Dr Usama Hasan is a British astronomer and former academic who is a senior researcher in Islamic Studies. He has written extensively on the compatibility of Islam and human evolution. Usama is a Fellow of the Muslim Institute.
Bismillah. So, RIP Prof. Stephen Hawking, often called “the greatest physicist since Einstein,” who returned to his source yesterday.
Here is a brief history, in time, of my encounters with him, intellectually & physically.
- An early copy of A Brief History of Time, 1988
Hawking’s famous bestseller was originally published by Bantam Press in 1988. That same year, by the grace of God, I achieved a silver medal in the British Physics Olympiad after being entered into it by my school, the City of London School for Boys (CLSB), aged around 17. (Dozens of students from around the country each won gold, silver or bronze medals, and the very best would be selected to represent Britain at the International Physics Olympiad.) My prize was a hardback copy of A Brief History of Time, and it is still a prized possession.
For some reason, they wrote my name in the presentation sticker as “V. Hasan” – perhaps they thought I was an Ancient Roman or something. A classmate, Keith Eyeions, won a gold medal – his prize was a large sum of cash, book tokens or possibly a microcomputer, but in hindsight, my prize was possibly more valuable. Keith also read Natural Sciences at Cambridge and took the History & Philosophy of Science course in the second year – he encouraged me to study it also; I was unable to, but at least he had introduced me to the subject, of which I had never heard before.
I started the book several times, but like the vast majority of people, couldn’t get very far with it. It would be several years before I was able to understand the book entirely, obviously whilst or after completing a physics degree.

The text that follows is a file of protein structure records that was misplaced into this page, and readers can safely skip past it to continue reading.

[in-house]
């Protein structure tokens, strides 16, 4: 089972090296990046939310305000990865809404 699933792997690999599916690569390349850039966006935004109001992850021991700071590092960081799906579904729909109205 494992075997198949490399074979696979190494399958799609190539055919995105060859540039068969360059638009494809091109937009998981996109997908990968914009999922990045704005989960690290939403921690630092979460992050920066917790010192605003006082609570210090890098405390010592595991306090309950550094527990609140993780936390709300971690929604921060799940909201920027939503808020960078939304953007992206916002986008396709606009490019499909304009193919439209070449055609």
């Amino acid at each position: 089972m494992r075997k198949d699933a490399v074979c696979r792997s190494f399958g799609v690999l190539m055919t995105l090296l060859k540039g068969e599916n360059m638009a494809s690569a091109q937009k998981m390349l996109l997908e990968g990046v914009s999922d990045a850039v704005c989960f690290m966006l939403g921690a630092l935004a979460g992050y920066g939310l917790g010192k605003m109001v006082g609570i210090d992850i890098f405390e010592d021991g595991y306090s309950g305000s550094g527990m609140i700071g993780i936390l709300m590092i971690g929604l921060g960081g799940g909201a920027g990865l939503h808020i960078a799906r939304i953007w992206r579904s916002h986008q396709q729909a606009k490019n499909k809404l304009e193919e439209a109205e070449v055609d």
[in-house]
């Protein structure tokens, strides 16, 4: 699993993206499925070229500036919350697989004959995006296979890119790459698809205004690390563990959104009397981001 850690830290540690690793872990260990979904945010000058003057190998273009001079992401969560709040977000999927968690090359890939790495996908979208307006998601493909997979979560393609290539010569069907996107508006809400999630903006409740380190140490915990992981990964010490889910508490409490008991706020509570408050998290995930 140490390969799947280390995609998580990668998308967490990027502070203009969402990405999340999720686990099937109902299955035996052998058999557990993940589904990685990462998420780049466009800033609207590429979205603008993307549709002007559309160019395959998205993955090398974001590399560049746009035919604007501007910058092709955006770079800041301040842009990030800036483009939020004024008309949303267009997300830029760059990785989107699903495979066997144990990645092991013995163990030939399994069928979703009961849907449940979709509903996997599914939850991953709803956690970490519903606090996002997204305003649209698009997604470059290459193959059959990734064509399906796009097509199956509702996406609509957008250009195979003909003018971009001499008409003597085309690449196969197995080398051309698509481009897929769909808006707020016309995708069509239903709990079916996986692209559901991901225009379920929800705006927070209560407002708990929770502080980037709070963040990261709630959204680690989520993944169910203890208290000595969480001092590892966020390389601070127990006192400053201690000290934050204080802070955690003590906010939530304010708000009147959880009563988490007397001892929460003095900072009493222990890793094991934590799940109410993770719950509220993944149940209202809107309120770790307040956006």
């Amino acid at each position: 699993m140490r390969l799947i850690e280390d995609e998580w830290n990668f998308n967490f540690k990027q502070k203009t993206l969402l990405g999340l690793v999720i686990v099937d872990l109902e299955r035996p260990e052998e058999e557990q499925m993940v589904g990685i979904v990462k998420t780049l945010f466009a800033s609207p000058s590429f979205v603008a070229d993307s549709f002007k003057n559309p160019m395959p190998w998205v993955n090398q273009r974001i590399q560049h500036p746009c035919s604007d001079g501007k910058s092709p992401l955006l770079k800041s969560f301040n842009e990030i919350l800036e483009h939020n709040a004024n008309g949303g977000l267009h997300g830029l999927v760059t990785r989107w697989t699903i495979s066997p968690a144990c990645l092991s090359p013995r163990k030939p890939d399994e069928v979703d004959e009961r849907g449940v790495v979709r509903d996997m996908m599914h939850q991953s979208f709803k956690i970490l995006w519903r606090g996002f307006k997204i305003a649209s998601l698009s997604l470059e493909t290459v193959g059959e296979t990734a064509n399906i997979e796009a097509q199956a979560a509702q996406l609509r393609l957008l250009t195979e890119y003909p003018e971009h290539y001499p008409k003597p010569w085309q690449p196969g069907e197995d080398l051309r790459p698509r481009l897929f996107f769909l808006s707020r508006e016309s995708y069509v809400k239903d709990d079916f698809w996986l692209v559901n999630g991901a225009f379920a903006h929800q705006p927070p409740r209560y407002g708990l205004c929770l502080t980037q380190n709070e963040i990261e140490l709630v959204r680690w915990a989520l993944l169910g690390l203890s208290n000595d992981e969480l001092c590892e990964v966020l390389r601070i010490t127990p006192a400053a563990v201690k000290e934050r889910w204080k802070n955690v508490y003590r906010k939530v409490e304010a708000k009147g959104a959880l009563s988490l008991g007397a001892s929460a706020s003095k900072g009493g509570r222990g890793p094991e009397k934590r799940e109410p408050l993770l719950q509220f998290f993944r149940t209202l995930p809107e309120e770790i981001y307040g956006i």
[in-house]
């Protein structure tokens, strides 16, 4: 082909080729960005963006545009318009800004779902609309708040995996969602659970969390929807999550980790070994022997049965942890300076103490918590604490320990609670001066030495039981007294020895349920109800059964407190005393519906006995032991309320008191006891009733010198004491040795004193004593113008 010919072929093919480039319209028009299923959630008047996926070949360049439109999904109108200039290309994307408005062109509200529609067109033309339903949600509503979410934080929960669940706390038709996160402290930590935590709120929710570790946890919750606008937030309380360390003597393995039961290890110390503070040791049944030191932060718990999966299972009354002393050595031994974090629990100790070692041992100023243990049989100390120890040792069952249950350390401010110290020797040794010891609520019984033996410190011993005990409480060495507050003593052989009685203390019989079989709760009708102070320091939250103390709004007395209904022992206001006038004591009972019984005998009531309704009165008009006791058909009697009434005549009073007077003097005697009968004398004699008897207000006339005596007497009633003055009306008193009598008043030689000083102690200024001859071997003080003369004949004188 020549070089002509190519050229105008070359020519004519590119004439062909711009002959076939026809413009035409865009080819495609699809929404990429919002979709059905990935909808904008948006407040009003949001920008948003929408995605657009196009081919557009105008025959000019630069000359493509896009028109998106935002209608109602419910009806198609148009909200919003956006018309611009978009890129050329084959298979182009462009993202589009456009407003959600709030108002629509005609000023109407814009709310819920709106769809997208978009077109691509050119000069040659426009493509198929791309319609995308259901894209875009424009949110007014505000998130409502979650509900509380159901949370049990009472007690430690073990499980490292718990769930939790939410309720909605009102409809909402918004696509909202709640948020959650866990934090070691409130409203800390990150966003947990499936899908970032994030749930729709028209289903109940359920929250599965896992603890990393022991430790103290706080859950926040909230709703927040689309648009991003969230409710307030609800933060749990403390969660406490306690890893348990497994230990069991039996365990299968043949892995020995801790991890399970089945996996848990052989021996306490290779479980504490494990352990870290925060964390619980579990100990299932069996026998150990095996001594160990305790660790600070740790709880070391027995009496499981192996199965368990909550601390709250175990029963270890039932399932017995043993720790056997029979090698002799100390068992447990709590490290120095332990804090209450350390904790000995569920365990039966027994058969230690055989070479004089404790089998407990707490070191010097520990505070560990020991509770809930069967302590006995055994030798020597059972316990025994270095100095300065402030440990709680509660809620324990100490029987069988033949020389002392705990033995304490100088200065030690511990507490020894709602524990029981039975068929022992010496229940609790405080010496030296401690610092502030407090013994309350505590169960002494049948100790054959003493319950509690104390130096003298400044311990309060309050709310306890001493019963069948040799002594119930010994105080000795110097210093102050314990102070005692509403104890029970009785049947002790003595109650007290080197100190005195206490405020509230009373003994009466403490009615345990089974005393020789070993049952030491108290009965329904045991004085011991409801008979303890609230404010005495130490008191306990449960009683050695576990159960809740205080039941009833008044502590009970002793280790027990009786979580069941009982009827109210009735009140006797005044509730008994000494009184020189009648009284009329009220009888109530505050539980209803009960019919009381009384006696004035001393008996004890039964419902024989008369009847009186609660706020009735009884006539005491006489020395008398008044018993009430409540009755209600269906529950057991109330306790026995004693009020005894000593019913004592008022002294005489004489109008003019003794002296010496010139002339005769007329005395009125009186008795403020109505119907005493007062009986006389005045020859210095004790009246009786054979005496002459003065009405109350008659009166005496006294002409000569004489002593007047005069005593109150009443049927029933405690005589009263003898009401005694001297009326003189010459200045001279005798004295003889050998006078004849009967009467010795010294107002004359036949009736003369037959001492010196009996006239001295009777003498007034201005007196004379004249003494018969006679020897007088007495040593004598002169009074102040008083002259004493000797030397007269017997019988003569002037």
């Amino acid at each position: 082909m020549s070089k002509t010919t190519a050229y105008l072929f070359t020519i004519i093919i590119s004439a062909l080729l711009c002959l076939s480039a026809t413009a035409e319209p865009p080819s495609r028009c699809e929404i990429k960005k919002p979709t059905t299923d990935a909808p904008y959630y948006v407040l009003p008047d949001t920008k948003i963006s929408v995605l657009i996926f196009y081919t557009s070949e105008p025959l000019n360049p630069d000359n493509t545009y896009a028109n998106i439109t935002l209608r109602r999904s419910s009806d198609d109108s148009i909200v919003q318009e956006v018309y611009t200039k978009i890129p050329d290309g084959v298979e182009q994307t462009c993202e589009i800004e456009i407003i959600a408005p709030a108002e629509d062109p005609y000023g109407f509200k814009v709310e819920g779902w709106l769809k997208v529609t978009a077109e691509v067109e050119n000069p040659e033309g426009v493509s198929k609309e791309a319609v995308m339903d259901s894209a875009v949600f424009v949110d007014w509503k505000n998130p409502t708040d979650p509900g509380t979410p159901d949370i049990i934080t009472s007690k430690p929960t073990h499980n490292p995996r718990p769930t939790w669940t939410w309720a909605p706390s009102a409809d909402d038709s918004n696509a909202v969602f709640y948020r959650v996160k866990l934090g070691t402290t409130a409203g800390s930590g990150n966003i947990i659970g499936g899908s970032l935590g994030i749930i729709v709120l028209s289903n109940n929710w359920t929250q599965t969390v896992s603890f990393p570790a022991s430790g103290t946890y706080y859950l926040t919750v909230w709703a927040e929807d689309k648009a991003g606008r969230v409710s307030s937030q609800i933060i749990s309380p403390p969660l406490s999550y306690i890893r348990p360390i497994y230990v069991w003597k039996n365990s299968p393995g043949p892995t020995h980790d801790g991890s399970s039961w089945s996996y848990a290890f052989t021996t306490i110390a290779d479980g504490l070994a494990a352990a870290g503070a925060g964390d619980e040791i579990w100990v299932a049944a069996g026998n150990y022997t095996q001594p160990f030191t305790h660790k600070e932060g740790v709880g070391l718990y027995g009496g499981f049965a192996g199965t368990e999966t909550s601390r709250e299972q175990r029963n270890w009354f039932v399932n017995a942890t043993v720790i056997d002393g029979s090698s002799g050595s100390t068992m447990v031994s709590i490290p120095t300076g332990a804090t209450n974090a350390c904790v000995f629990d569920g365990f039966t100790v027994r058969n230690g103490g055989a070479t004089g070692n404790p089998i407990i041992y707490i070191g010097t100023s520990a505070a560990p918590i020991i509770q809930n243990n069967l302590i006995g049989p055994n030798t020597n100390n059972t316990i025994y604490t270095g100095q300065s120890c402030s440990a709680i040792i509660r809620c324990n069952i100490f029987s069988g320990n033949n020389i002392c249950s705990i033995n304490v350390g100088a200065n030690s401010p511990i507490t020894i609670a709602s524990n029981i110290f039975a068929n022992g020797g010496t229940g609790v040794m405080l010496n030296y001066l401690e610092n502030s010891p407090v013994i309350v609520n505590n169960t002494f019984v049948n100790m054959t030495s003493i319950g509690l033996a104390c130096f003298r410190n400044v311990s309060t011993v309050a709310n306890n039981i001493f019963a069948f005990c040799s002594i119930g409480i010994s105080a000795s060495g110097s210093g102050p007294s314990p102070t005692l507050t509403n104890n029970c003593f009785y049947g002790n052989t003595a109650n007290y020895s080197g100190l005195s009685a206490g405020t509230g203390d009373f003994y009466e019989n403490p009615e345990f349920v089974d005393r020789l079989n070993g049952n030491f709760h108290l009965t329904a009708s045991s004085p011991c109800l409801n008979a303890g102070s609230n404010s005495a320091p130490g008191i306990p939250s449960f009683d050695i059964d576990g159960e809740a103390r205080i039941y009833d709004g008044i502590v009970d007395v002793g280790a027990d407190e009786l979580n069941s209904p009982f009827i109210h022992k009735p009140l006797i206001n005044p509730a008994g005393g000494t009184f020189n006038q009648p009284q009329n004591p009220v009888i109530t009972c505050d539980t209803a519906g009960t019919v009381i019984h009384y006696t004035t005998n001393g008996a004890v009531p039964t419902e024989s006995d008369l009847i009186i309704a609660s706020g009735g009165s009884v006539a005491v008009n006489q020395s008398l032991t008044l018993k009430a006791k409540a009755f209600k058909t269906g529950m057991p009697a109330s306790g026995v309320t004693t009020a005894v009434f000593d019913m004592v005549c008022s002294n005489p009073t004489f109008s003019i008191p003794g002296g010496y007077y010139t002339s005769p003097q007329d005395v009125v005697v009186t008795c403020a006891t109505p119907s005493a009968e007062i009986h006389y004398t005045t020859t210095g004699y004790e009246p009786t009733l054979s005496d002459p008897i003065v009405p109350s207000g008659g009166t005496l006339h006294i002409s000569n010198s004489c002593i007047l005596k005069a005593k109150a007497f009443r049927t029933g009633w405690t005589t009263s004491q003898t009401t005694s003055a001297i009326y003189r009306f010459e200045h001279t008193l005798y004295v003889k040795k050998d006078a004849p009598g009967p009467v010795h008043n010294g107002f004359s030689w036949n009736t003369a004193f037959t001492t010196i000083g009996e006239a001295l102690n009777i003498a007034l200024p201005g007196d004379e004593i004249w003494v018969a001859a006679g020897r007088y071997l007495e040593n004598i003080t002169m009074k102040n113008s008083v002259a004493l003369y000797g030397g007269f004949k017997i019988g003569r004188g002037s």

Whilst at school, I did manage to read the excellent In Search of Schrodinger’s Cat by John Gribbin and God & The New Physics by Paul Davies.
2. A Christian Union lecture critiquing Hawking at Cambridge University, 1990
During my second year at Cambridge, I attended, along with a fellow Islamic Society committee member, an eye-catching Christian Union lecture on religion and physics. The CU were largely evangelical, literalist, fundamentalist Christians, and quite a few academics had similar beliefs to them. The lecturer, whose name I don’t recall but was probably a colleague of David Wilkinson and a pupil of John Polkinghorne, gave a good, entertaining talk about the new physics, quoting the famous lines, “Whoever is not shocked by quantum theory, has not understood it!” (Niels Bohr) and, “God does not play dice with the universe!” (Albert Einstein). He ended by critiquing Hawking, whose ABHT was already a bestseller and many religious people were engaging with it. He quoted from Hawking’s penultimate paragraph, that seems to incline towards theism amidst a largely agnostic discussion, and concluded,
“Stephen Hawking holds the Lucasian Chair in Mathematics at Cambridge, a post once held by Isaac Newton. Hawking may not share Newton’s faith, but he points us in the same direction.”
This was to have a profound influence on me, and my argument in a 2010 article elsewhere on this blog, A Muslim Response to Stephen Hawking, is partly based on that 1990 lecture.
3. Hawking’s lecture on “Imaginary Time”, c. 1990/1